Friday, July 10, 2020
The passing of one of the Shimano clan is not necessarily news I would share, but in this case, this man had an influence on us as mountain bikers and gravel cyclists that cannot be measured. Yoshizo Shimano was one of three sons of Shimano's founder and ran the company for many years. Of particular interest to us, Yoshizo Shimano was the man who saw mountain biking as a possible avenue of cycling that might prove quite popular. He brought a team of Shimano employees over to visit with pioneers of the sport, such as Gary Fisher and Charlie Kelly who ran a company at the time called Mountainbikes in about 1980 or so. (Yes- that's where the name "mountain bike" came from, by the way)
With the information gathered from the early MTB pioneers in hand, Shimano created the first mountain bike specific group set, Deore XT, and the rest, as they say, is history. Had this not happened, the segment, dubbed as a fluke, a fad, if you will, by the traditional cycling industry at large, may have been left to fizzle out and die then. Remember- These early pioneers were cobbling together drive trains using old tandem and touring bike parts mixed with BMX gear. It was a hodge-podge of barely workable bits that soon would have dried up and the industry would have evolved in another direction. Who knows when MTB as a segment would have resurfaced?
This sort of culture at Shimano- one that looked for a way to develop a segment that seemed popular and was growing, as they did with MTB, came up again when gravel bikes started to appear in 2012-2014. Shimano sent over teams of engineers, management, and athletes to see what was up with this new segment. They rode Almanzo 100, Dirty Kanza 200, and other events, and they talked to people along the way. Subsequently Shimano introduced a completely new group set for gravel called GRX last year.
Had Shimano not been the sort of company that Yoshizo Shimano shaped it to be, I doubt we'd have GRX, or mountain biking components as we do today.
Sea Otter was cancelled for 2020, but the organization has found a 'virtual' means to allow people to participate and interact with over 350 brands which will be part of the first "Sea Otter Play" event September 17-20. Starting on September 1st, riders can also engage in several challenges set up to be governed by GPS data and be eligible to win prizes. The ride challenges end on 9-20-20.
Comments: This is indicative of 2020, right? Social distancing and protocols for dealing with COVID-19 have forced many events to delve into the 'virtual challenge' world. I suppose it is better to have those carrots dangling out there for the competitive at heart than not, but I know many are taking 2020 as a non-racing year and are setting sights on 2021 now already. I can imagine that the bigger names will be absent from these proceedings, but what would we have Sea Otter do? It's a big dilemma for racing for sure.
The expo? Interesting, and possibly game changing. If engagement numbers can be studied and deemed to be worthwhile, we may see more of this sort of thing in the future. It certainly tics a lot of boxes for the vendors. No shipping, no booth production, less labor, and less time. The big unanswered question will be how the consumer reacts to this. Will consumers flock to this like a Netflix series or will it fall flat on its face?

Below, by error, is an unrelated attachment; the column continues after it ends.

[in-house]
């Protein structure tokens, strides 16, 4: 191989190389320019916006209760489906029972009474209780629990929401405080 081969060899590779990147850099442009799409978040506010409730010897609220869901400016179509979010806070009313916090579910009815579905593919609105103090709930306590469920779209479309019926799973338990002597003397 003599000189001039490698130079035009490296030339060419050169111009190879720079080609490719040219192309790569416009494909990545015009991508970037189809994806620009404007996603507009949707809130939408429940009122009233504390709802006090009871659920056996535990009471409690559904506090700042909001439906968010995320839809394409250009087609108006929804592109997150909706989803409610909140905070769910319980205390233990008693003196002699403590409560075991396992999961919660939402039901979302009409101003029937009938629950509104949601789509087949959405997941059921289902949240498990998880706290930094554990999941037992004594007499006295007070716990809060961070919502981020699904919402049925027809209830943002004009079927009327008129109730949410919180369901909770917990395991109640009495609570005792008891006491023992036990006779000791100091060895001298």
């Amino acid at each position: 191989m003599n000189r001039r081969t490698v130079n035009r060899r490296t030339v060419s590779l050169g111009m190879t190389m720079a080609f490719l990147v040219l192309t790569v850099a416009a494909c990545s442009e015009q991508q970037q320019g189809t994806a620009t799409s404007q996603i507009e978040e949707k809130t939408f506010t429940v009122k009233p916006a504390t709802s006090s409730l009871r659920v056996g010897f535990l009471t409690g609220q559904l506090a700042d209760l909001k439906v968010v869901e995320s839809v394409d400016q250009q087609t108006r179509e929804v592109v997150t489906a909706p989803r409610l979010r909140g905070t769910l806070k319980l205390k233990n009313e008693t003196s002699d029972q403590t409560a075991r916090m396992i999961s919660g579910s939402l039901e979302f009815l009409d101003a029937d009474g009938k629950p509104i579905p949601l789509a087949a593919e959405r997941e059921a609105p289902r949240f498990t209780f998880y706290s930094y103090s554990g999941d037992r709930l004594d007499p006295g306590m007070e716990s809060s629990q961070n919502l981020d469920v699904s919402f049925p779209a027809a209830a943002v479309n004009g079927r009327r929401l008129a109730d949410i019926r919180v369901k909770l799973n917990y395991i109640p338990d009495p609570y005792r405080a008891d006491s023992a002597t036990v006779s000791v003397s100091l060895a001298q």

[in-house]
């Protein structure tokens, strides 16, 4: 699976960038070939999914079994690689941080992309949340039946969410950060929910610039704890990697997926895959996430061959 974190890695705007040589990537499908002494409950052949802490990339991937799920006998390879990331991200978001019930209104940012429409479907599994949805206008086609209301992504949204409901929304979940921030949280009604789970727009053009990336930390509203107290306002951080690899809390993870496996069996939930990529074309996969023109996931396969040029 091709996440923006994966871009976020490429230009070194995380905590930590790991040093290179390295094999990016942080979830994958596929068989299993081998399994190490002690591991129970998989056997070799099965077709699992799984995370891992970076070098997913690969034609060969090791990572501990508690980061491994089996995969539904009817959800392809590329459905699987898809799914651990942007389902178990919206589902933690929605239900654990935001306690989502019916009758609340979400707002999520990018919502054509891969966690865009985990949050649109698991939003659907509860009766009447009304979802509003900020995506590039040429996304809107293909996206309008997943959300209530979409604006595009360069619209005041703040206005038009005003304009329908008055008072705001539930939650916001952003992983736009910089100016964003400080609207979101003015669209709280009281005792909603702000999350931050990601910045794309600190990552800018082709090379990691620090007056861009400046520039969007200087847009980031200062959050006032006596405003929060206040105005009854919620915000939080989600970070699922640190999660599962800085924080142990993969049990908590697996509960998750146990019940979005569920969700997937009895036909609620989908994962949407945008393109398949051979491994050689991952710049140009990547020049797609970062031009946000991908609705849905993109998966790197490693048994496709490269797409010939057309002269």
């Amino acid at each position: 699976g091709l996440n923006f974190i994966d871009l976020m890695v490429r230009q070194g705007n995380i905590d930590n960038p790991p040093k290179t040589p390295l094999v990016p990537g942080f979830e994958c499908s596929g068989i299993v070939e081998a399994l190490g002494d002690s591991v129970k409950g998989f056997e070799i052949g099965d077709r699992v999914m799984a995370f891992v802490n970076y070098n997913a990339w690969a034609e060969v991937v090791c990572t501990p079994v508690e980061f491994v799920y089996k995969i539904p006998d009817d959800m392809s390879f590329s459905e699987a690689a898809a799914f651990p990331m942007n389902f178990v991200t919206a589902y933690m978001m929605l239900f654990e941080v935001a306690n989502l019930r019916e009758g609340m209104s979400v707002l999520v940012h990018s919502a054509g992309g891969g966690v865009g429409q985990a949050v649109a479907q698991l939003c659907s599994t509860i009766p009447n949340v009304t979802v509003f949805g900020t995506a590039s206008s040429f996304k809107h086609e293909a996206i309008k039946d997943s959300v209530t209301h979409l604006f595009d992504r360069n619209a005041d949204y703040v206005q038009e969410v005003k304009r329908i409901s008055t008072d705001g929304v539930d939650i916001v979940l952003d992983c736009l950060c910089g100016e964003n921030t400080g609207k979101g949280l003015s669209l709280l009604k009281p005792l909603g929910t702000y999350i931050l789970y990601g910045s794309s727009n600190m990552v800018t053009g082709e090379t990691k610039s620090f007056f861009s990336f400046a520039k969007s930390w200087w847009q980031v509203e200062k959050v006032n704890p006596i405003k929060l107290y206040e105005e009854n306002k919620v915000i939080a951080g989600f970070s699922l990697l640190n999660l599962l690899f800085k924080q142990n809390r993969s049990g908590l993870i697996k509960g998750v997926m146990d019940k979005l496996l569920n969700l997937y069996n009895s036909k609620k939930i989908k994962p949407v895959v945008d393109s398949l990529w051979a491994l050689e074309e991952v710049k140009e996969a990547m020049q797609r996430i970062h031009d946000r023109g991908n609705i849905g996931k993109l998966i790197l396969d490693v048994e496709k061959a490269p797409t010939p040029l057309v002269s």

Hard to say now, but when the news was released on the 8th, I saw nary a mention on social media platforms. Heck, even Niner Bikes e-mtb thing garnered more attention than this festival deal. But perhaps marketing through the next month will realize more buzz about this effort. If not......it's gonna be ugly.
Whenever you do a frame-up build, there is always some snafu when you go to build it. I've had several during the initial phases of building up the Gravel Bus.
First off, my head set was missing the crown race. After a lengthy search, I gave up, and decided I needed to do something dramatic. It was time to dismantle the Singular Buzzard. That bike has sat now for at least three years unused and, of course, it also has not sold either. So, there are parts on it I can use elsewhere, and the head set race on that fork was the one I needed, so off it came. I also grabbed the 10 speed cassette off it for another bike. I'll get into that later and also what will become of the rest of the Buzzard.
Then I realized that one of the levers I had planned on using had turned up missing. Gah! I contemplated ordering a pair, but then I realized I had the perfect set of levers all along out in the garage on my rat-rod Raleigh fixed gear bike, (also a bike not getting used enough), so I went out and harvested those off that bike. Okay, two issues covered! This was going well, albeit somewhat bumpy along the way.
Then came the stopper, literally and figuratively. I had ordered the wrong front caliper, or the company I got it from sent the wrong one, I don't know, but either way, that caliper was a post mount, not a flat mount style. (sigh) So, I am at a standstill until the new caliper comes along, and I hope it is the correct one! At least the order details are showing me it is the correct one. Funny thing- I am getting the caliper from Amazon, which had a price equal to wholesale, and they say they actually have it, unlike any of the distributors we work with at the shop. Yeah......crazy bizarro world.
So, as for the Buzzard. I am breaking that bike up. It will be offered for sale as a frame only and the fork will be separate. I'll get all that up on the Garage Sale page soon. The rest of the parts I am keeping for a possible ECR build. Maybe.......We will see.... I need another bike like I need a hole in my head. It even could be the new Black Mountain Cycles rig Mike Varley is working on. Don't know what I'm talking about? Check out his Instagram feed and you'll find it.
Okay, that's a wrap for this FN&V. Have a fantastic weekend and I hope that you get some riding in!